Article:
Barbara Janelle

Krieger-Kunz Therapeutic Touch

THE THERAPEUTIC TOUCH TREATMENT: A TWO-WAY CONVERSATION

THE THERAPEUTIC TOUCH TREATMENT: A TWO-WAY CONVERSATION

By Barbara Janelle M.A.

Previously unpublished

When I teach, I try to instill the awareness that the Therapeutic Touch treatment is a two-way conversation, a partnership as Grant Hallman calls it (1) with the energy field. The practitioner speaks to the field through centering and visualization. The field gives information in return by its responsiveness to the practitioner’s work, its impact on the practitioner’s level of centering, and with images and intuitive prompting.

 

THE PRACTITIONER “SPEAKS” TO THE FIELD

 

By centering, the practitioner helps to establish through a resonance affect a level of peace and relaxation in the recipient’s energy field. This also reminds the field of its wholeness. The Practitioner’s visualizations may speak of wholeness, energy flow and full field function. Hand movements, while a form of conversation, are really metaphors for these visualizations.

 

THE FIELD “SPEAKS” TO THE PRACTITIONER

 

The field speaks to the practitioner throughout the treatment by:

 

1. How it responds to the practitioner’s work. The field does not mechanically respond to TT procedures e.g., the effect of unruffling may be immediate, may take a while or may not happen. The field determines the response and its timing.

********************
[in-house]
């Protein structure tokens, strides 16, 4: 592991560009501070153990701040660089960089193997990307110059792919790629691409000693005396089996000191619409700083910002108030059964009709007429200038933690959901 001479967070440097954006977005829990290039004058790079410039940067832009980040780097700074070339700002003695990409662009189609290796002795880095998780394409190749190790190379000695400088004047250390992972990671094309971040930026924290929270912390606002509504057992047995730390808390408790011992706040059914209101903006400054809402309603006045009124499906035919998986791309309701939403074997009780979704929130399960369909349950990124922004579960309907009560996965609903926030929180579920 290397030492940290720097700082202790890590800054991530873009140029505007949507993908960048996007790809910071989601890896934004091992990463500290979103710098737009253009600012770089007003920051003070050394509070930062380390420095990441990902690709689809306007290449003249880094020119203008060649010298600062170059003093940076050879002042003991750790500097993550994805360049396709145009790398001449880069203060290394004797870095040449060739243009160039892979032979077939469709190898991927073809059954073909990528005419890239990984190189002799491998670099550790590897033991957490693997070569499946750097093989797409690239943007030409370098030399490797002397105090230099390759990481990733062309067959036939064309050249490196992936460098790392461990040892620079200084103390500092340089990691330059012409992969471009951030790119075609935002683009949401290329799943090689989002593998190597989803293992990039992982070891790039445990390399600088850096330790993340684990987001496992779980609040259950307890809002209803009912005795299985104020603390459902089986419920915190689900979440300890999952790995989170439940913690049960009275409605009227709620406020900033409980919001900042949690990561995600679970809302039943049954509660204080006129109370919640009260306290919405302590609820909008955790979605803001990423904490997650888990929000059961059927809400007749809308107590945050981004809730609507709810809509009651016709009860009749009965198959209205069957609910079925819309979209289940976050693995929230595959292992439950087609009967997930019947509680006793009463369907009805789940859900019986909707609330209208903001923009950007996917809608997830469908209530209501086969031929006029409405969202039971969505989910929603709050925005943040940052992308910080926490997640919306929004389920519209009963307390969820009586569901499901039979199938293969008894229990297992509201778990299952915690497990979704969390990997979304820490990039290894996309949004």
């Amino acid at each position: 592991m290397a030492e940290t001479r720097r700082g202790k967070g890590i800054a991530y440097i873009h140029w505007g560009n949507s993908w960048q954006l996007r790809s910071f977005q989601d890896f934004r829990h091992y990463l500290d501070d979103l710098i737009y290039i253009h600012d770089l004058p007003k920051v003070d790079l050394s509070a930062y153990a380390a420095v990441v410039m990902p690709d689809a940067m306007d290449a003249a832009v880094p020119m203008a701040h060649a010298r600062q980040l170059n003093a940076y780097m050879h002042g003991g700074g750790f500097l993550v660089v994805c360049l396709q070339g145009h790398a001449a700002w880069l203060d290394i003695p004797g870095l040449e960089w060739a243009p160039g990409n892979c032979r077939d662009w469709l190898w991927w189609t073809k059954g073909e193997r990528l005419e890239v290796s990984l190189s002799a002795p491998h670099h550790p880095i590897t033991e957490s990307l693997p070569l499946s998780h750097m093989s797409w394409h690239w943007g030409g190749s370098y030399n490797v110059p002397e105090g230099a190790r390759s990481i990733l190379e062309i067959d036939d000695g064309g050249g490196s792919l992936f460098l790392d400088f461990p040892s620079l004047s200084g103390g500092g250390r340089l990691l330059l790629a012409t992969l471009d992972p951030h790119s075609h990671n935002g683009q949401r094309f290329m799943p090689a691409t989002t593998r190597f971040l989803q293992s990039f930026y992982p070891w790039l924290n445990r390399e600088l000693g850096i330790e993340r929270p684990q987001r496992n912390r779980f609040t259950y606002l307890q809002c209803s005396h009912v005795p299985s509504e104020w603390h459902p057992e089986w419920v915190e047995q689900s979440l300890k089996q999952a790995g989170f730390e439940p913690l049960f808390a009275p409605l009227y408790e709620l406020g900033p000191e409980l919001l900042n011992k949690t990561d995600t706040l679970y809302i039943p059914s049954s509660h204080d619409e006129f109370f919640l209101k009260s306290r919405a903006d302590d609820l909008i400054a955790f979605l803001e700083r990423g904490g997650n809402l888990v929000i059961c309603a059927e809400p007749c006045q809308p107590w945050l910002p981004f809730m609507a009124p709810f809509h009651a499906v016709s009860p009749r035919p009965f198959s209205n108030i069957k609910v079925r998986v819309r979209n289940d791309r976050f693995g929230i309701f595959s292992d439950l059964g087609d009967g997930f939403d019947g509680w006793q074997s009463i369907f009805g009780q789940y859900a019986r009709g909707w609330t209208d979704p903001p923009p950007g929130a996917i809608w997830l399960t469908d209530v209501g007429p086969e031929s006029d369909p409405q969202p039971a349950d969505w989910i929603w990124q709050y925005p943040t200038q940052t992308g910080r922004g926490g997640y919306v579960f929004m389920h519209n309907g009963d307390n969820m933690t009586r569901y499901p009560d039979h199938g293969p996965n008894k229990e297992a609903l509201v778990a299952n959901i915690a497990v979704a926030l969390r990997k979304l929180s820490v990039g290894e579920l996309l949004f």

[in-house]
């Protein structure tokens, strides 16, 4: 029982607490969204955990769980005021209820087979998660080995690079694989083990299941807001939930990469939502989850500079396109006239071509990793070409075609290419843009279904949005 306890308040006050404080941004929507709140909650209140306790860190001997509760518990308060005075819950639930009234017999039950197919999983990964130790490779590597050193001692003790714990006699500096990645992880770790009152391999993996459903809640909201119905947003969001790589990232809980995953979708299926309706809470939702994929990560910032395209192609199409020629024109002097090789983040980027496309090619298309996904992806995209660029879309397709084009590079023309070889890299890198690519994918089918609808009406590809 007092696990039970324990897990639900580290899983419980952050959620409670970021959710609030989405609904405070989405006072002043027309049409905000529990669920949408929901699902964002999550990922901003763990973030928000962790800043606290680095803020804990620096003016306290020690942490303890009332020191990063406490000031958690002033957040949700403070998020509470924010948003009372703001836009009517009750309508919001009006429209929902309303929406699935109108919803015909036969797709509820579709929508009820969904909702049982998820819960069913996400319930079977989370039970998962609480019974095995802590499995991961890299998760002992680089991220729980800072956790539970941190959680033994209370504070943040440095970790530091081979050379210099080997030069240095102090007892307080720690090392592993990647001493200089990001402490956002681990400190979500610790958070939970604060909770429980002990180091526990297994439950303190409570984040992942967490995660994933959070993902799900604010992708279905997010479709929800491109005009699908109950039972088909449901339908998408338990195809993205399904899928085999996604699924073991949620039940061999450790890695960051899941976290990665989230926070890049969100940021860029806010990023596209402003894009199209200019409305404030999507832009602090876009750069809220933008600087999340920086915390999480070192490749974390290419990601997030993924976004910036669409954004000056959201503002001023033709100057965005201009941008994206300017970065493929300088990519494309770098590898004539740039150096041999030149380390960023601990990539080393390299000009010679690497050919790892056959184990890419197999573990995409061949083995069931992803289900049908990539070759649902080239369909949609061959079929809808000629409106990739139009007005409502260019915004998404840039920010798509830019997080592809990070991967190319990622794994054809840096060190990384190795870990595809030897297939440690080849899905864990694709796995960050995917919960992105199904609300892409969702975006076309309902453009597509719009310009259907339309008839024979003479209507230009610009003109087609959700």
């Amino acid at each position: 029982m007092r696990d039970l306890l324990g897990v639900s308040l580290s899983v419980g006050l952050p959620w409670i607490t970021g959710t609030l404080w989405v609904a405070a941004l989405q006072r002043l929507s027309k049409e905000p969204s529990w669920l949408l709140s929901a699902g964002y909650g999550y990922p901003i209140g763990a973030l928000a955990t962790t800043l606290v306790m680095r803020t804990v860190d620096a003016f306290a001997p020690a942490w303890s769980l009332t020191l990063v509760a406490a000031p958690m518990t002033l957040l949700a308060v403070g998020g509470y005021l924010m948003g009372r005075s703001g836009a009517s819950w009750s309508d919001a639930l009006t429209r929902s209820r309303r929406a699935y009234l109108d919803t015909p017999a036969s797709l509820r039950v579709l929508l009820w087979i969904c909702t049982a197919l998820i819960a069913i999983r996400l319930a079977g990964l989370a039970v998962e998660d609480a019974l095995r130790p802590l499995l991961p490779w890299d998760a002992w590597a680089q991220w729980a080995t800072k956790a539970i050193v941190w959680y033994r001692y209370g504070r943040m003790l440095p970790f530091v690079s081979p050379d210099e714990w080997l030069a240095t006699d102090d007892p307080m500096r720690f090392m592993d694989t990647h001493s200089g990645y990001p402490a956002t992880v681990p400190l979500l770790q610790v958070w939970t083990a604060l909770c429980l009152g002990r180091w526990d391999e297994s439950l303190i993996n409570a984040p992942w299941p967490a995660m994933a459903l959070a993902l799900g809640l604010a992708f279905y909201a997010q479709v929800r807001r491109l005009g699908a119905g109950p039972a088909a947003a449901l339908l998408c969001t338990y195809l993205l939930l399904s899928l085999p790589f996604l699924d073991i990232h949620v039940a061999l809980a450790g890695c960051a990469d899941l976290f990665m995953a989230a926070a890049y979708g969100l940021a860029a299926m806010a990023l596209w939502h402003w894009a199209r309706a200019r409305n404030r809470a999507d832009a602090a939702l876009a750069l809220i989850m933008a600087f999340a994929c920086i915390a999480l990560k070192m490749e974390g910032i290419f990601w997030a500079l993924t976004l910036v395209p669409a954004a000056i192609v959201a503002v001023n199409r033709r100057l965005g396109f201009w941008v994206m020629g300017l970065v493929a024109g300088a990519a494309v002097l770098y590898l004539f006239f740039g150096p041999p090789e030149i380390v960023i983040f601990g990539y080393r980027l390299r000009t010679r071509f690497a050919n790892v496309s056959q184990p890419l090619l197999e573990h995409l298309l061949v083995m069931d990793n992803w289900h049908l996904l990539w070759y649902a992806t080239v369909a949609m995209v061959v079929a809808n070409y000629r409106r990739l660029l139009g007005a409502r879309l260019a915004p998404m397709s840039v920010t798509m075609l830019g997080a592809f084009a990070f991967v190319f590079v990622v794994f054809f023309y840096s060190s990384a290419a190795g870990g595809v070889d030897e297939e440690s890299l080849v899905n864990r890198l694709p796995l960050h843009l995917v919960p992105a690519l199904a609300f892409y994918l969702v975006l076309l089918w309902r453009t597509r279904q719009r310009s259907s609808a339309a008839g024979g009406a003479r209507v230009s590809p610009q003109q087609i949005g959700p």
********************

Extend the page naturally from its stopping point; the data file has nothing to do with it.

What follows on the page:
2. Giving images intuitively to the practitioner that can then be used to develop working visualizations. As example, when I worked with a friend who had a respiratory condition that was very slow to respond to medication, I received an image of a clogged pipe. I took that image and in my next unruffling and grounding moves presented the field with a visualization of a plumber’s snake dislodging the block and draining occurring. The field changed rapidly and by the end of the treatment, my friend could breathe better.

 

3. By accepting, rejecting and modifying the practitioner’s work. For example, attempts to send a colour into the field may be accepted or may meet with resistance that causes the practitioner some difficulty in holding the visualization: the colour that is visualized changes to another one. In my experience, the field largely determines the amount and frequency (colour) of the energy that it takes in. If the practitioner ignores the information from the field and persists in sending a particular colour, the field will resist and that will ultimately stress it. In turn, the practitioner will find it very difficult to maintain center.